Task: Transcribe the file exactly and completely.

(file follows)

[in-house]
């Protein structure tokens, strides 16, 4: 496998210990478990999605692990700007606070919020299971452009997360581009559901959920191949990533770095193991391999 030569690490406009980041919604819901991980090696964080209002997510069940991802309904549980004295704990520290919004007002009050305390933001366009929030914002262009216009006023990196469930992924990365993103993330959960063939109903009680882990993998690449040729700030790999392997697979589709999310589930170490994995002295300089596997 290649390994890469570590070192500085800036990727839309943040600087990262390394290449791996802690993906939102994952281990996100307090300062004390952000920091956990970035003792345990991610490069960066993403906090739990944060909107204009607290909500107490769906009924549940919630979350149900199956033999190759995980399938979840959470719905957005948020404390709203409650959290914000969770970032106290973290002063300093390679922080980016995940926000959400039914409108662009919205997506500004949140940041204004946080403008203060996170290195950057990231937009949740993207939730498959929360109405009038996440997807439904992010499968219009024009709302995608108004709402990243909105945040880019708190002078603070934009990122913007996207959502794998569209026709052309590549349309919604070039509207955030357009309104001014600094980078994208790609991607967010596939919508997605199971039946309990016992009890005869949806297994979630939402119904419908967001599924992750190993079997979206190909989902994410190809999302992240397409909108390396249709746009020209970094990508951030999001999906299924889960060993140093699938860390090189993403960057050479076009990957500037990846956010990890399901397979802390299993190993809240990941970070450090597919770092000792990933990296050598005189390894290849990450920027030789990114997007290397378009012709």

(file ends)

[in-house]
């Protein structure tokens, strides 16, 4: 496998210990478990999605692990700007606070919020299971452009997360581009559901959920191949990533770095193991391999 030569690490406009980041919604819901991980090696964080209002997510069940991802309904549980004295704990520290919004007002009050305390933001366009929030914002262009216009006023990196469930992924990365993103993330959960063939109903009680882990993998690449040729700030790999392997697979589709999310589930170490994995002295300089596997 290649390994890469570590070192500085800036990727839309943040600087990262390394290449791996802690993906939102994952281990996100307090300062004390952000920091956990970035003792345990991610490069960066993403906090739990944060909107204009607290909500107490769906009924549940919630979350149900199956033999190759995980399938979840959470719905957005948020404390709203409650959290914000969770970032106290973290002063300093390679922080980016995940926000959400039914409108662009919205997506500004949140940041204004946080403008203060996170290195950057990231937009949740993207939730498959929360109405009038996440997807439904992010499968219009024009709302995608108004709402990243909105945040880019708190002078603070934009990122913007996207959502794998569209026709052309590549349309919604070039509207955030357009309104001014600094980078994208790609991607967010596939919508997605199971039946309990016992009890005869949806297994979630939402119904419908967001599924992750190993079997979206190909989902994410190809999302992240397409909108390396249709746009020209970094990508951030999001999906299924889960060993140093699938860390090189993403960057050479076009990957500037990846956010990890399901397979802390299993190993809240990941970070450090597919770092000792990933990296050598005189390894290849990450920027030789990114997007290397378009012709």